In the field of sociology, the social environment pretty much includes everything that isn’t nature. In the field of psychology, here is one definition:
Social environment of an individual is the culture that he or she was educated and/or lives in, and the people and institutions with whom the person interacts…. A given social environment is likely to create [a] feeling of solidarity among its members, who are more likely to keep together, trust and help one another and think in similar ways.
For most people, the general social environment is subdivided into several compartments, which may include home, school, work, church, and so on. Some say the social environment is only made up of one’s peers; others say it’s everyone a person ever meets. As Childhood Obesity News has noted, the social environment is also said to include everything created and made by humans, from interstate highways to cupcakes with squiggles on top, which also fit into the definition of the built environment.
Yes, it is confusing, especially the difficult task of discovering where seemingly inextinguishable appetitive traits come from. No matter how good a person’s weight-control program might be, and no matter how much success she or he might have for six months or a year, the sad truth is that appetitive traits will spring up again and again. For many people, long-term weight control is like the unicorn, an elusive creature often heard of but never seen. “I lost 150 pounds and gained back 100” is a story too often told.
The plot thickens
Why? Because we have appetitive traits that just don’t want to quit. But why? Because we live in the natural world, and also in the built environment, and also in the social environment. The famous “Marshmallow Experiment” has inspired much thought. Prof. Richard Aslin, of the University of Rochester, said, “This study is an example of both nature and nurture playing a role.”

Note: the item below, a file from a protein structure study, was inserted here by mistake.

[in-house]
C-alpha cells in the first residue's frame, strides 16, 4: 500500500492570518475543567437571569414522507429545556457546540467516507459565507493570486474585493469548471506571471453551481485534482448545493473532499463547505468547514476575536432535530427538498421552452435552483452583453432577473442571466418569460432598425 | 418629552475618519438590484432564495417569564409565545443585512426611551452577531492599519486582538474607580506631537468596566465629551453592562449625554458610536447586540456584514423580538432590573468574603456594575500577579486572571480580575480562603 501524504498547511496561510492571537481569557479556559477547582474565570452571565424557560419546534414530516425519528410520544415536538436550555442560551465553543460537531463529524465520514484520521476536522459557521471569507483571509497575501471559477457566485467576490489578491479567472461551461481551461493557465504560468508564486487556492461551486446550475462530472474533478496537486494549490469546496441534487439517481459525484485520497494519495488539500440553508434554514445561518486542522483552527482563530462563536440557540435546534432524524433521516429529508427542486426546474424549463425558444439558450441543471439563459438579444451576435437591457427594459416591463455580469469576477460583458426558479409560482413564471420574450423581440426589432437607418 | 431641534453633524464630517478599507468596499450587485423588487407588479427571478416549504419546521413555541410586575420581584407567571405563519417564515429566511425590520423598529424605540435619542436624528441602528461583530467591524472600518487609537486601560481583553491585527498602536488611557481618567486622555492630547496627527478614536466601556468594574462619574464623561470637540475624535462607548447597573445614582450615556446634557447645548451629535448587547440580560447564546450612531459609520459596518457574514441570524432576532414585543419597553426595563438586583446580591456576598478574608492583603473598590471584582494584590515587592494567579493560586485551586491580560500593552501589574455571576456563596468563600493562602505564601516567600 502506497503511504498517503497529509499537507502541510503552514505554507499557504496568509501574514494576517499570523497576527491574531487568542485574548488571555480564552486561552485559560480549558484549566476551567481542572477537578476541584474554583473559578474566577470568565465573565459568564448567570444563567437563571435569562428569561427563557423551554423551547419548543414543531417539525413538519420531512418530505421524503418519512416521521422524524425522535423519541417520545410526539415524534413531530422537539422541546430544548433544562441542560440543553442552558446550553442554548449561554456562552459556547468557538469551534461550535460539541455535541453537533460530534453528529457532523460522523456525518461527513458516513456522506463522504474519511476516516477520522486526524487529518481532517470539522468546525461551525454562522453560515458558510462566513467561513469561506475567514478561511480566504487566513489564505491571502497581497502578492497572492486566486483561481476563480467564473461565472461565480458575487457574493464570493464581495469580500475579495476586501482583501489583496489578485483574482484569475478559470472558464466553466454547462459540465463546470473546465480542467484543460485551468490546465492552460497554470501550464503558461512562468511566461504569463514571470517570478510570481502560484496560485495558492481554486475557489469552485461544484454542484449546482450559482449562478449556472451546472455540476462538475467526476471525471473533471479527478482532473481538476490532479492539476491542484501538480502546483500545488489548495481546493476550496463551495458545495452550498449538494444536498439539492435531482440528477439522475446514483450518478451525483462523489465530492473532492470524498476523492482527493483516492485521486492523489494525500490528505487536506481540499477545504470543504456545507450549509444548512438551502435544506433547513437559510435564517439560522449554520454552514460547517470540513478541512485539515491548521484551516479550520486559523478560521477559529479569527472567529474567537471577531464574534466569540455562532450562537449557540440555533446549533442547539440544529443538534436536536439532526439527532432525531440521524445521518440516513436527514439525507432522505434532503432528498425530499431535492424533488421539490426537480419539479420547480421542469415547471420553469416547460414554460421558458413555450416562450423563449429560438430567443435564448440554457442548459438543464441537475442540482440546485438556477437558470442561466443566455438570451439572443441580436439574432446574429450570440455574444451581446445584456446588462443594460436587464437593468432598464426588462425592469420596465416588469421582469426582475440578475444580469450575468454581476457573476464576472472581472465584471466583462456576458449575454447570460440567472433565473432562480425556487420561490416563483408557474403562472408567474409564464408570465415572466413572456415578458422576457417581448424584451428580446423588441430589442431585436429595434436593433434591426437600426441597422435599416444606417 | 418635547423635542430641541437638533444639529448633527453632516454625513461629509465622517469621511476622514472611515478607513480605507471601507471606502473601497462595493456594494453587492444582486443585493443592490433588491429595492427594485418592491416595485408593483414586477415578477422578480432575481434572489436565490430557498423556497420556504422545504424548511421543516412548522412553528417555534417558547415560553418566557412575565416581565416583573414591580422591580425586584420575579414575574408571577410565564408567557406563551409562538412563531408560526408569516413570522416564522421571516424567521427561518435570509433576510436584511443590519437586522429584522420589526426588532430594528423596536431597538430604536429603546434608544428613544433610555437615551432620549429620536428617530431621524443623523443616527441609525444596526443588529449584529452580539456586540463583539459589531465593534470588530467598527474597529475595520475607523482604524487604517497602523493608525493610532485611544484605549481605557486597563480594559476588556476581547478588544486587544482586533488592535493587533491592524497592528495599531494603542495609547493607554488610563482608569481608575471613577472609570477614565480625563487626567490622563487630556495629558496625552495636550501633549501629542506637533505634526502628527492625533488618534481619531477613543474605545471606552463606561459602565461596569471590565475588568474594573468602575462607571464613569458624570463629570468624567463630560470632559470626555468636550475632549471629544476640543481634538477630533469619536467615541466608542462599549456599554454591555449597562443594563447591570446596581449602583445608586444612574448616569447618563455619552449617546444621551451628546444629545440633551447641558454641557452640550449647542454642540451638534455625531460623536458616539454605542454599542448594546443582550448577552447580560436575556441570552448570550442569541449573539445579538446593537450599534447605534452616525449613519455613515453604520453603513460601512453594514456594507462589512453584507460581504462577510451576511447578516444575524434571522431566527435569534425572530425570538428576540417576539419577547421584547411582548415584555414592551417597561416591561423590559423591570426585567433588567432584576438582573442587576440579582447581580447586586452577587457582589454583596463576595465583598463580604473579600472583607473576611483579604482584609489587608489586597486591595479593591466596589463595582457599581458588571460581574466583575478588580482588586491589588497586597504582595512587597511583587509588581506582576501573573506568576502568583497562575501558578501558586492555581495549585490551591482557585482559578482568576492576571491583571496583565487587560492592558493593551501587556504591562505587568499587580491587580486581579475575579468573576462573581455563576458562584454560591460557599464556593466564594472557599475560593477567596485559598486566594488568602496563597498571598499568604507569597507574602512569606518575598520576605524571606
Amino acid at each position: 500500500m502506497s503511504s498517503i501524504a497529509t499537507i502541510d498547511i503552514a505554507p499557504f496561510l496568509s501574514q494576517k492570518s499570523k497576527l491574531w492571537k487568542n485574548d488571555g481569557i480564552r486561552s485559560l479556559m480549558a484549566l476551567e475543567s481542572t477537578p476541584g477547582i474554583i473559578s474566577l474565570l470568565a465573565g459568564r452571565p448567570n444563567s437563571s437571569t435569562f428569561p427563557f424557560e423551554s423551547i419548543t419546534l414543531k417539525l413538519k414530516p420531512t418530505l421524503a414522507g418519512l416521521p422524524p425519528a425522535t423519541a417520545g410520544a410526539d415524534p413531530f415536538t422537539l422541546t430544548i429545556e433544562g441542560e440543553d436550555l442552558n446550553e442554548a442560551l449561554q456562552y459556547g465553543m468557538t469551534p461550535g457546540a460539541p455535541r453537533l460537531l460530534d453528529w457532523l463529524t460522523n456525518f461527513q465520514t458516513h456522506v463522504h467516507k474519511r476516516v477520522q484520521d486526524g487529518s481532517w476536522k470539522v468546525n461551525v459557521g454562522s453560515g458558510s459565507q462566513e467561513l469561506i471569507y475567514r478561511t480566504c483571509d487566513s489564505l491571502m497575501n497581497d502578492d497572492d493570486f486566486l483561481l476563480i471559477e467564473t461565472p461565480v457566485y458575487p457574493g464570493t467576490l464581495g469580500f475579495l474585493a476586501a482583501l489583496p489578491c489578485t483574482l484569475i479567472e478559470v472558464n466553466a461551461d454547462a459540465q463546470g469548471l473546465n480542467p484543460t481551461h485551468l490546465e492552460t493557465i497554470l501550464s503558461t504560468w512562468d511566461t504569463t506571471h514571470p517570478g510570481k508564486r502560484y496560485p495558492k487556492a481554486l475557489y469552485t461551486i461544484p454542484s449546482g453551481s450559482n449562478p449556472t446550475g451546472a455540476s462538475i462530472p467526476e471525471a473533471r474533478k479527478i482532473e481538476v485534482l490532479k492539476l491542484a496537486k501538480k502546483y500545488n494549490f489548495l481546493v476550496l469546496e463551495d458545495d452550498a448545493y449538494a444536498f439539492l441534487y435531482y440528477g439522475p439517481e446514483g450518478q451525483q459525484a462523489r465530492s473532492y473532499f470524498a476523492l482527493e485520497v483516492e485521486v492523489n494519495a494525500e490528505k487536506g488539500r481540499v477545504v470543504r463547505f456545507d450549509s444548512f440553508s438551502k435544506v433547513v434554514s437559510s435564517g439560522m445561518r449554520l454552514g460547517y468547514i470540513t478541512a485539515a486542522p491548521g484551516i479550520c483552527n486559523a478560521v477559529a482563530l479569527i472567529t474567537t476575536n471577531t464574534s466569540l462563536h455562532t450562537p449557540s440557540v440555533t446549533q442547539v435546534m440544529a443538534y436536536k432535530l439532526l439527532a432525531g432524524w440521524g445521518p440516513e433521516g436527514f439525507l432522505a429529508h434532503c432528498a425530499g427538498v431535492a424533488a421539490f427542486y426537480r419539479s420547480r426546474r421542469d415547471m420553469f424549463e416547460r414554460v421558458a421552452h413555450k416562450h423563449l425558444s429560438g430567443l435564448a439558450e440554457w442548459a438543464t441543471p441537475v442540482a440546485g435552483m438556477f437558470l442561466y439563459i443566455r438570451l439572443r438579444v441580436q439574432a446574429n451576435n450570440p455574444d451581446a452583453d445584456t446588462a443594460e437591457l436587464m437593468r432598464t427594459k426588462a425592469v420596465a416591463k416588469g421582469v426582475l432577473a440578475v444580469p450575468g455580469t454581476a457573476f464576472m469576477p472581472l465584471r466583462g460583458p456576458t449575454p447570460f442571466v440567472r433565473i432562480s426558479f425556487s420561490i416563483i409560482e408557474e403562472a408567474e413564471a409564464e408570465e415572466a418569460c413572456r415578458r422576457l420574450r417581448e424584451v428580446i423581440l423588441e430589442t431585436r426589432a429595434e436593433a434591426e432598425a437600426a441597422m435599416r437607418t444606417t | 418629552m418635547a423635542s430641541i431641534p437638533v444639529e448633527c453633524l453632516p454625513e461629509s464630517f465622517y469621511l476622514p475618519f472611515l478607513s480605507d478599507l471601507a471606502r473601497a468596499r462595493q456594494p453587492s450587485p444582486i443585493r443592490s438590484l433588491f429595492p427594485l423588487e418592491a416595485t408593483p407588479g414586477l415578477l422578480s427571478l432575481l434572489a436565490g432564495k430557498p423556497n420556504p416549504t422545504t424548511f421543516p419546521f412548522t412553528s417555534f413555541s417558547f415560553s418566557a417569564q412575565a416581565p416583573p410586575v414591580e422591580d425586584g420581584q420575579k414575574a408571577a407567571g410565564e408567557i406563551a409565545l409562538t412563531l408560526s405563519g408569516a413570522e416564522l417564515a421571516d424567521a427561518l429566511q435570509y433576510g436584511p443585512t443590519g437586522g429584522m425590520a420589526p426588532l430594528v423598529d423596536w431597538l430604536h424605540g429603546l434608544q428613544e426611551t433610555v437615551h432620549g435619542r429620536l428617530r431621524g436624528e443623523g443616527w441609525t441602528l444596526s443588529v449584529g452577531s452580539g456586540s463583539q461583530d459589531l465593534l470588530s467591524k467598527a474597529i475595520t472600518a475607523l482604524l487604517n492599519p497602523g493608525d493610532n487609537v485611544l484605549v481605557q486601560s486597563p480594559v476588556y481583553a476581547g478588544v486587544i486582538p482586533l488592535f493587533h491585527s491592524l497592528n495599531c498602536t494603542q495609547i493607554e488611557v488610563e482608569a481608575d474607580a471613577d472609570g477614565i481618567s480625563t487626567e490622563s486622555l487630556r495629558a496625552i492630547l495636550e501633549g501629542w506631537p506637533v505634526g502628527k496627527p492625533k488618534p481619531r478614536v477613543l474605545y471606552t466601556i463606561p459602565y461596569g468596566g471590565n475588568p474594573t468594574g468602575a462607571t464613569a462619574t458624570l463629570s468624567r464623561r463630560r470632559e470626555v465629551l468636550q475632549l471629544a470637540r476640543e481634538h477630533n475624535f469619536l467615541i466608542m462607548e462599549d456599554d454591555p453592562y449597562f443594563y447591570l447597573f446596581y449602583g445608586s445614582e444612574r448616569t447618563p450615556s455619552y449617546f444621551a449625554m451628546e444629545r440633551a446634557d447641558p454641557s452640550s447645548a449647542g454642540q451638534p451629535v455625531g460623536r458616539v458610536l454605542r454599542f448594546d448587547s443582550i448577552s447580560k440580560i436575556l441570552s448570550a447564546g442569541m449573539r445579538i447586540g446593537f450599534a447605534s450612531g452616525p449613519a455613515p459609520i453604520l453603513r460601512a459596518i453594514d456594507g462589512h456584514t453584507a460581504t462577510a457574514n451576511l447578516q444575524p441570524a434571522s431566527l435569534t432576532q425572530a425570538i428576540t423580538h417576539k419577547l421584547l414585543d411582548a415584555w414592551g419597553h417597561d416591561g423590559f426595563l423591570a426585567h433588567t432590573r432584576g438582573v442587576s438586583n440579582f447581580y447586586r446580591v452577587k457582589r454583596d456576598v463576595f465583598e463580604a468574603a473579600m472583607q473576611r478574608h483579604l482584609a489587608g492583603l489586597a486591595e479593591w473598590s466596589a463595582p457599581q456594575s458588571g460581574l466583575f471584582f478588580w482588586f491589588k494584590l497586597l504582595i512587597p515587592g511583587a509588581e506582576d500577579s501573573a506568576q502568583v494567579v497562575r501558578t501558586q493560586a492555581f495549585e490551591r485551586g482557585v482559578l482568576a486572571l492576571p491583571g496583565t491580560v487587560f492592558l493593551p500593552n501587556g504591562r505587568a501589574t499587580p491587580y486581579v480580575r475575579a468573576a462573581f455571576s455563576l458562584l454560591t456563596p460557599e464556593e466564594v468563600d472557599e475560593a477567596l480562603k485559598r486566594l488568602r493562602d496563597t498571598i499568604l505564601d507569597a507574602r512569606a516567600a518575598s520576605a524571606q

The roots are so difficult to sort out because the environment exerts an influence on the development of appetitive traits, one of which is over-response to environmental influences. Many important relationships are uncharted because previous studies were not designed to track them. For instance, most studies that might have been useful started too late in childhood for researchers to adequately trace causal relationships.
The inadequacy of previous studies is a favorite topic among researchers in this field. Dr. Mia A. Papas of the University of Maryland School of Medicine led a team that created a meta-study, obtaining data from several fairly comparable studies. The shortcomings:
Several methodological issues were of concern, including the inconsistency of measurements of the built environment across studies, the cross-sectional design of most investigations, and the focus on aspects of either diet or physical activity but not both…. Only one of the 20 studies examined differences in the built environment-obesity association by race/ethnicity.
Since in many cases the built environment is so intractable, this exerts more pressure on the social environment to be the factor that adapts and changes. Immediately a problem arises. The social environment is made up of people, and if there is one thing they don’t like, that thing is change. Luckily, and appearing in the next post, experts have the job of figuring out how to change the social environment.
Your responses and feedback are welcome!
Source: “Social Environments,” Wikia.com, undated
Source: “The Built Environment and Obesity,” OxfordJournals.org, 05/28/07
Image by regan76